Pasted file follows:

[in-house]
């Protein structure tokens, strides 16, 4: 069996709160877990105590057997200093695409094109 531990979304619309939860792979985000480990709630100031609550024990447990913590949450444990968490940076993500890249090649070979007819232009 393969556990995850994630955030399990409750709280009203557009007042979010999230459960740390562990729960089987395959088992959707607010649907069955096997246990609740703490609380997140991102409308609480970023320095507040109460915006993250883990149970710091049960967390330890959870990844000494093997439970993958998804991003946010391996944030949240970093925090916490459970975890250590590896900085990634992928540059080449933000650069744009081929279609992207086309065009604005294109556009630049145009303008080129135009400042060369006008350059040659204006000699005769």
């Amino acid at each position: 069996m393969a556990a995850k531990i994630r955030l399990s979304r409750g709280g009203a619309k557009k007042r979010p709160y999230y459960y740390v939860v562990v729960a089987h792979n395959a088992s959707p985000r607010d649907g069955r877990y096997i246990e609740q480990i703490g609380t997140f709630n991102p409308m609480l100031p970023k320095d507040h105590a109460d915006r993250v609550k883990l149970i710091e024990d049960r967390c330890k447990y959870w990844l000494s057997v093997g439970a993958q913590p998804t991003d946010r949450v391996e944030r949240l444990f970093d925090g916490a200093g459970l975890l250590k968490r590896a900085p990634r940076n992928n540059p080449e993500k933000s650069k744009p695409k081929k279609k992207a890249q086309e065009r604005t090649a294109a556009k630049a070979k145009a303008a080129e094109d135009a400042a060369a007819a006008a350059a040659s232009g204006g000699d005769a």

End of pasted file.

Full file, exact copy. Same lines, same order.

[in-house]
């Protein structure tokens, strides 16, 4: 069996709160877990105590057997200093695409094109 531990979304619309939860792979985000480990709630100031609550024990447990913590949450444990968490940076993500890249090649070979007819232009 393969556990995850994630955030399990409750709280009203557009007042979010999230459960740390562990729960089987395959088992959707607010649907069955096997246990609740703490609380997140991102409308609480970023320095507040109460915006993250883990149970710091049960967390330890959870990844000494093997439970993958998804991003946010391996944030949240970093925090916490459970975890250590590896900085990634992928540059080449933000650069744009081929279609992207086309065009604005294109556009630049145009303008080129135009400042060369006008350059040659204006000699005769």
């Amino acid at each position: 069996m393969a556990a995850k531990i994630r955030l399990s979304r409750g709280g009203a619309k557009k007042r979010p709160y999230y459960y740390v939860v562990v729960a089987h792979n395959a088992s959707p985000r607010d649907g069955r877990y096997i246990e609740q480990i703490g609380t997140f709630n991102p409308m609480l100031p970023k320095d507040h105590a109460d915006r993250v609550k883990l149970i710091e024990d049960r967390c330890k447990y959870w990844l000494s057997v093997g439970a993958q913590p998804t991003d946010r949450v391996e944030r949240l444990f970093d925090g916490a200093g459970l975890l250590k968490r590896a900085p990634r940076n992928n540059p080449e993500k933000s650069k744009p695409k081929k279609k992207a890249q086309e065009r604005t090649a294109a556009k630049a070979k145009a303008a080129e094109d135009a400042a060369a007819a006008a350059a040659s232009g204006g000699d005769a």